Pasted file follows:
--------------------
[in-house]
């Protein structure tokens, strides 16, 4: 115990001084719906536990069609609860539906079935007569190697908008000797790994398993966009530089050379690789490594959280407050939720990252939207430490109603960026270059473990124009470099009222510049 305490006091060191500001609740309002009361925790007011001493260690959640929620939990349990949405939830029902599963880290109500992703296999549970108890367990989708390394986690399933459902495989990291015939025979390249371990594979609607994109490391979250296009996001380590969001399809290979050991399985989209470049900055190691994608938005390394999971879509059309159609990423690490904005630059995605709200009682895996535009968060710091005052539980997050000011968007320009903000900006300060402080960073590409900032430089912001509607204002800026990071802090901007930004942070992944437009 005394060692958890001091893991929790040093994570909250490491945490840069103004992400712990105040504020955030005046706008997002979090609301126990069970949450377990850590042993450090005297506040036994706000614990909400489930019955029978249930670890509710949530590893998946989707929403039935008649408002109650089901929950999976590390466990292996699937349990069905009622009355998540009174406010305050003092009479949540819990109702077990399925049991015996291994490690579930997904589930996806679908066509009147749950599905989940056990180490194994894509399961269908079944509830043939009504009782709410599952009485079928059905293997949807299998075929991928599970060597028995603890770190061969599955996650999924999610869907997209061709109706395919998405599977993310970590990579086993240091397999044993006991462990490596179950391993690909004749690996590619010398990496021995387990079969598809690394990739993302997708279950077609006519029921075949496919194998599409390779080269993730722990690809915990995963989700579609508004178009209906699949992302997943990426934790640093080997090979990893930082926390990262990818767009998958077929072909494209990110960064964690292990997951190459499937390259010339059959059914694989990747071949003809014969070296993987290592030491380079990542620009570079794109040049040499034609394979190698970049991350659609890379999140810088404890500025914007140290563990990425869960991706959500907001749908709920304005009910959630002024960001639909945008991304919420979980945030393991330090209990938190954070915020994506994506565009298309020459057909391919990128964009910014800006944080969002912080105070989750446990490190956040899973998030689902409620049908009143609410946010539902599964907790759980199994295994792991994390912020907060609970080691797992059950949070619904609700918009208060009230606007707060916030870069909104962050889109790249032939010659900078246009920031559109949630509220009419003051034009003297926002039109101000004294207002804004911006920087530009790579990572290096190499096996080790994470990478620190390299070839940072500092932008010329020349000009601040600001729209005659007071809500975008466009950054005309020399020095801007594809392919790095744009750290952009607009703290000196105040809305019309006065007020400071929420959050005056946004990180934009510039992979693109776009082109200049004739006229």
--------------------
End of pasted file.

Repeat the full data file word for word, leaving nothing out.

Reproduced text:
[in-house]
């Protein structure tokens, strides 16, 4: 115990001084719906536990069609609860539906079935007569190697908008000797790994398993966009530089050379690789490594959280407050939720990252939207430490109603960026270059473990124009470099009222510049 305490006091060191500001609740309002009361925790007011001493260690959640929620939990349990949405939830029902599963880290109500992703296999549970108890367990989708390394986690399933459902495989990291015939025979390249371990594979609607994109490391979250296009996001380590969001399809290979050991399985989209470049900055190691994608938005390394999971879509059309159609990423690490904005630059995605709200009682895996535009968060710091005052539980997050000011968007320009903000900006300060402080960073590409900032430089912001509607204002800026990071802090901007930004942070992944437009 005394060692958890001091893991929790040093994570909250490491945490840069103004992400712990105040504020955030005046706008997002979090609301126990069970949450377990850590042993450090005297506040036994706000614990909400489930019955029978249930670890509710949530590893998946989707929403039935008649408002109650089901929950999976590390466990292996699937349990069905009622009355998540009174406010305050003092009479949540819990109702077990399925049991015996291994490690579930997904589930996806679908066509009147749950599905989940056990180490194994894509399961269908079944509830043939009504009782709410599952009485079928059905293997949807299998075929991928599970060597028995603890770190061969599955996650999924999610869907997209061709109706395919998405599977993310970590990579086993240091397999044993006991462990490596179950391993690909004749690996590619010398990496021995387990079969598809690394990739993302997708279950077609006519029921075949496919194998599409390779080269993730722990690809915990995963989700579609508004178009209906699949992302997943990426934790640093080997090979990893930082926390990262990818767009998958077929072909494209990110960064964690292990997951190459499937390259010339059959059914694989990747071949003809014969070296993987290592030491380079990542620009570079794109040049040499034609394979190698970049991350659609890379999140810088404890500025914007140290563990990425869960991706959500907001749908709920304005009910959630002024960001639909945008991304919420979980945030393991330090209990938190954070915020994506994506565009298309020459057909391919990128964009910014800006944080969002912080105070989750446990490190956040899973998030689902409620049908009143609410946010539902599964907790759980199994295994792991994390912020907060609970080691797992059950949070619904609700918009208060009230606007707060916030870069909104962050889109790249032939010659900078246009920031559109949630509220009419003051034009003297926002039109101000004294207002804004911006920087530009790579990572290096190499096996080790994470990478620190390299070839940072500092932008010329020349000009601040600001729209005659007071809500975008466009950054005309020399020095801007594809392919790095744009750290952009607009703290000196105040809305019309006065007020400071929420959050005056946004990180934009510039992979693109776009082109200049004739006229």